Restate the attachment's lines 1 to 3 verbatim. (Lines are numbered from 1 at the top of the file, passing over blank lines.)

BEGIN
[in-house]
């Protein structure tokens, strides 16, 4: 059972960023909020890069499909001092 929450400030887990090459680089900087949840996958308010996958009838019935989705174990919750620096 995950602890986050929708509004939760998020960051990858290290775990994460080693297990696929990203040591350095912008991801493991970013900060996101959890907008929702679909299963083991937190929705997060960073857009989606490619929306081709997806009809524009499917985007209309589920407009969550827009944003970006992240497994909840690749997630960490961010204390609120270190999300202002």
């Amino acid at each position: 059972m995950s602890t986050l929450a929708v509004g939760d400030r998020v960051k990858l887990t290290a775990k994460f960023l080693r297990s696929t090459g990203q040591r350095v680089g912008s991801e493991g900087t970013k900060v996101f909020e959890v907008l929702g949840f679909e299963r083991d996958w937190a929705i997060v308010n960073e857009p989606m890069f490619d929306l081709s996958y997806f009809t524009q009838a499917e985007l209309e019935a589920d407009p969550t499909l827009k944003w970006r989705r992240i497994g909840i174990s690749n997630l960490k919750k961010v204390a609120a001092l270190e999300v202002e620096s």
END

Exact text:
[in-house]
């Protein structure tokens, strides 16, 4: 059972960023909020890069499909001092 929450400030887990090459680089900087949840996958308010996958009838019935989705174990919750620096 995950602890986050929708509004939760998020960051990858290290775990994460080693297990696929990203040591350095912008991801493991970013900060996101959890907008929702679909299963083991937190929705997060960073857009989606490619929306081709997806009809524009499917985007209309589920407009969550827009944003970006992240497994909840690749997630960490961010204390609120270190999300202002």
């Amino acid at each position: 059972m995950s602890t986050l929450a929708v509004g939760d400030r998020v960051k990858l887990t290290a775990k994460f960023l080693r297990s696929t090459g990203q040591r350095v680089g912008s991801e493991g900087t970013k900060v996101f909020e959890v907008l929702g949840f679909e299963r083991d996958w937190a929705i997060v308010n960073e857009p989606m890069f490619d929306l081709s996958y997806f009809t524009q009838a499917e985007l209309e019935a589920d407009p969550t499909l827009k944003w970006r989705r992240i497994g909840i174990s690749n997630l960490k919750k961010v204390a609120a001092l270190e999300v202002e620096s």